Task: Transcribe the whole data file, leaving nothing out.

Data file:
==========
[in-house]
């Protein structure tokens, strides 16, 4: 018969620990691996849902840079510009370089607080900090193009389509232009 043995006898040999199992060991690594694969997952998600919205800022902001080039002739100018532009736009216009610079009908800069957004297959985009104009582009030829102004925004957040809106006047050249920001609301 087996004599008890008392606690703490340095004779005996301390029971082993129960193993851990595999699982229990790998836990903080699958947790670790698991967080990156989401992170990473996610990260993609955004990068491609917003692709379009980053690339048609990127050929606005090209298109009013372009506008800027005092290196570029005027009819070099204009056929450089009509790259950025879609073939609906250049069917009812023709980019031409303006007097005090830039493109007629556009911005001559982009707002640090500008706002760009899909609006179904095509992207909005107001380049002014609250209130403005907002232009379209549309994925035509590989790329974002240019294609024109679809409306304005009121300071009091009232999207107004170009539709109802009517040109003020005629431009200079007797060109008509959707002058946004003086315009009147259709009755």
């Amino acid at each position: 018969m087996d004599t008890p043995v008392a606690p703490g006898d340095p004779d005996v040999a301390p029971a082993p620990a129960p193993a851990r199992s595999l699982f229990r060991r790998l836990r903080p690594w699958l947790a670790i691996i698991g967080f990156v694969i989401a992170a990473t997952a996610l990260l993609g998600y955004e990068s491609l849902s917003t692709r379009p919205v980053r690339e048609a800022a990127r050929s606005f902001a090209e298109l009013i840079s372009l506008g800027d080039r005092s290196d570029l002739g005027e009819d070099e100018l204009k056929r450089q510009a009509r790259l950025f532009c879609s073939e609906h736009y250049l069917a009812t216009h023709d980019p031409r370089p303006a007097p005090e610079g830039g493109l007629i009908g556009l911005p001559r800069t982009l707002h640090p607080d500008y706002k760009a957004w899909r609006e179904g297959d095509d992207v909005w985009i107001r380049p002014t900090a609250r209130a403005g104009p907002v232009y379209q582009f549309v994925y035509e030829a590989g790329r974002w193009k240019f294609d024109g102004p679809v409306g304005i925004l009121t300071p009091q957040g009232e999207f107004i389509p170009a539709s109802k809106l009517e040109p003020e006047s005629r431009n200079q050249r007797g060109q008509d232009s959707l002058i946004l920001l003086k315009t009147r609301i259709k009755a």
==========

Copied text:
[in-house]
């Protein structure tokens, strides 16, 4: 018969620990691996849902840079510009370089607080900090193009389509232009 043995006898040999199992060991690594694969997952998600919205800022902001080039002739100018532009736009216009610079009908800069957004297959985009104009582009030829102004925004957040809106006047050249920001609301 087996004599008890008392606690703490340095004779005996301390029971082993129960193993851990595999699982229990790998836990903080699958947790670790698991967080990156989401992170990473996610990260993609955004990068491609917003692709379009980053690339048609990127050929606005090209298109009013372009506008800027005092290196570029005027009819070099204009056929450089009509790259950025879609073939609906250049069917009812023709980019031409303006007097005090830039493109007629556009911005001559982009707002640090500008706002760009899909609006179904095509992207909005107001380049002014609250209130403005907002232009379209549309994925035509590989790329974002240019294609024109679809409306304005009121300071009091009232999207107004170009539709109802009517040109003020005629431009200079007797060109008509959707002058946004003086315009009147259709009755």
């Amino acid at each position: 018969m087996d004599t008890p043995v008392a606690p703490g006898d340095p004779d005996v040999a301390p029971a082993p620990a129960p193993a851990r199992s595999l699982f229990r060991r790998l836990r903080p690594w699958l947790a670790i691996i698991g967080f990156v694969i989401a992170a990473t997952a996610l990260l993609g998600y955004e990068s491609l849902s917003t692709r379009p919205v980053r690339e048609a800022a990127r050929s606005f902001a090209e298109l009013i840079s372009l506008g800027d080039r005092s290196d570029l002739g005027e009819d070099e100018l204009k056929r450089q510009a009509r790259l950025f532009c879609s073939e609906h736009y250049l069917a009812t216009h023709d980019p031409r370089p303006a007097p005090e610079g830039g493109l007629i009908g556009l911005p001559r800069t982009l707002h640090p607080d500008y706002k760009a957004w899909r609006e179904g297959d095509d992207v909005w985009i107001r380049p002014t900090a609250r209130a403005g104009p907002v232009y379209q582009f549309v994925y035509e030829a590989g790329r974002w193009k240019f294609d024109g102004p679809v409306g304005i925004l009121t300071p009091q957040g009232e999207f107004i389509p170009a539709s109802k809106l009517e040109p003020e006047s005629r431009n200079q050249r007797g060109q008509d232009s959707l002058i946004l920001l003086k315009t009147r609301i259709k009755a």